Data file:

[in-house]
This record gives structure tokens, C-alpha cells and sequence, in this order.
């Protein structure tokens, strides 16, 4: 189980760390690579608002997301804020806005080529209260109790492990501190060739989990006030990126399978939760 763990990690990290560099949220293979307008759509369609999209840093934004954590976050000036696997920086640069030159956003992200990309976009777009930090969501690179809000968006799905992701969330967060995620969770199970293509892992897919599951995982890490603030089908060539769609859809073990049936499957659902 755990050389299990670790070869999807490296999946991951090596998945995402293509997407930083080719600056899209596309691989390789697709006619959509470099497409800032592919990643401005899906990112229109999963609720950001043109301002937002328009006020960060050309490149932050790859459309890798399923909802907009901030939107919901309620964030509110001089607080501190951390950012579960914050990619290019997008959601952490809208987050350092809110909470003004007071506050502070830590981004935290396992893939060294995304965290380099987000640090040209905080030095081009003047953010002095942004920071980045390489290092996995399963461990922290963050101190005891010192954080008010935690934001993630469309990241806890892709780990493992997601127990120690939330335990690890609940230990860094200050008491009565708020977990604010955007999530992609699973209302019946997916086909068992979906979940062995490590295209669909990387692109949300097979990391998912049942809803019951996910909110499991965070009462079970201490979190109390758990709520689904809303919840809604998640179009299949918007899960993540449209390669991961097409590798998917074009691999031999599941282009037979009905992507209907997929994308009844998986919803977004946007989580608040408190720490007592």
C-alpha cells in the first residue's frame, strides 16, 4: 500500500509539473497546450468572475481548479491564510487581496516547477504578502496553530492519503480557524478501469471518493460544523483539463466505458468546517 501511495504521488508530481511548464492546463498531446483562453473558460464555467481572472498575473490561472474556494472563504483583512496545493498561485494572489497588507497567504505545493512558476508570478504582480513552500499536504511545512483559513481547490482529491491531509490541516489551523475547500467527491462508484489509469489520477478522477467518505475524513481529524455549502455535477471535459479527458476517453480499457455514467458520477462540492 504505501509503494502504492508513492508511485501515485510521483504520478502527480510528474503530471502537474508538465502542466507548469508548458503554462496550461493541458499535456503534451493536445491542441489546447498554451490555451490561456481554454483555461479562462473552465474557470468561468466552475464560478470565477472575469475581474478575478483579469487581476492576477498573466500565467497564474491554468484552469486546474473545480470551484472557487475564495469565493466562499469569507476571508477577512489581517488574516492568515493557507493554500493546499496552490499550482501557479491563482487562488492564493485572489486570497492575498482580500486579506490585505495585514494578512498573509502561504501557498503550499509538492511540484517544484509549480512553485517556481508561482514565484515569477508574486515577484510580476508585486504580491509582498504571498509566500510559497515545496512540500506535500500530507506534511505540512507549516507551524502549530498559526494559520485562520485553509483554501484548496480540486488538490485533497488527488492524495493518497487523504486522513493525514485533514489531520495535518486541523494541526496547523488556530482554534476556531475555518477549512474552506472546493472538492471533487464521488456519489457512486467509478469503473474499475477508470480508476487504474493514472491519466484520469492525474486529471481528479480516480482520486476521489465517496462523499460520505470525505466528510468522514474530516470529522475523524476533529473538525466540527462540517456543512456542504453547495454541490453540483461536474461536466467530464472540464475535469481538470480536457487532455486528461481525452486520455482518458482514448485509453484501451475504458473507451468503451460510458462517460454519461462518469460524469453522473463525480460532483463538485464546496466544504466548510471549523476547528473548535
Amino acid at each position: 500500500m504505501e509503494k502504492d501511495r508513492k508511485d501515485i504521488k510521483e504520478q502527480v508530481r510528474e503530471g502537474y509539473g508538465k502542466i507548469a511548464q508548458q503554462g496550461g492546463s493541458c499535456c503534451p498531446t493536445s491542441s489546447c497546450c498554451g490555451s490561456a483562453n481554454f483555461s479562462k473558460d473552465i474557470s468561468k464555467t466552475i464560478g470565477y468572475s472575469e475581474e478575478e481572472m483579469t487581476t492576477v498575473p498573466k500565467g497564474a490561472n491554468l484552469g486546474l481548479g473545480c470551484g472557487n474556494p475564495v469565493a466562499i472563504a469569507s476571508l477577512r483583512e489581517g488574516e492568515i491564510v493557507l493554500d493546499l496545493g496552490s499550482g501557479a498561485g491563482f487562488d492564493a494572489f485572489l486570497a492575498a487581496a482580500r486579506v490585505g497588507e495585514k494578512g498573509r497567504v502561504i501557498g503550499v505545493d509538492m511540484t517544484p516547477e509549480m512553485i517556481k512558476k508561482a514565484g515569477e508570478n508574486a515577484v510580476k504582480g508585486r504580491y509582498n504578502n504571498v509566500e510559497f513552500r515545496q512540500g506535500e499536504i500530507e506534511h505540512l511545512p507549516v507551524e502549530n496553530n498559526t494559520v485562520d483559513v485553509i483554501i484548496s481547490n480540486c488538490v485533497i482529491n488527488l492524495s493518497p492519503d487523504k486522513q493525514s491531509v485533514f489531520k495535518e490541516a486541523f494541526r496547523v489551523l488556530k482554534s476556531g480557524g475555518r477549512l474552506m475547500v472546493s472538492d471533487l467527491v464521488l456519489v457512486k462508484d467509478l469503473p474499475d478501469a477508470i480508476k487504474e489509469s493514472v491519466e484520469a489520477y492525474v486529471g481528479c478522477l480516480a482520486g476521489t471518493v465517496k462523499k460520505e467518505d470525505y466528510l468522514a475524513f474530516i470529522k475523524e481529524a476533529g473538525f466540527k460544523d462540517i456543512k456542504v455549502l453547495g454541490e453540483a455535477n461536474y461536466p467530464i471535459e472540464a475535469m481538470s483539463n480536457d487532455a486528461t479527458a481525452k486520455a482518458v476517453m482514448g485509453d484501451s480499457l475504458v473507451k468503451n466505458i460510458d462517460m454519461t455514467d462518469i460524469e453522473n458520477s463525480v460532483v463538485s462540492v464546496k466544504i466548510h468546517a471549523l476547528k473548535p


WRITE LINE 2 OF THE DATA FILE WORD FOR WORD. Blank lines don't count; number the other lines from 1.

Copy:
This record gives structure tokens, C-alpha cells and sequence, in this order.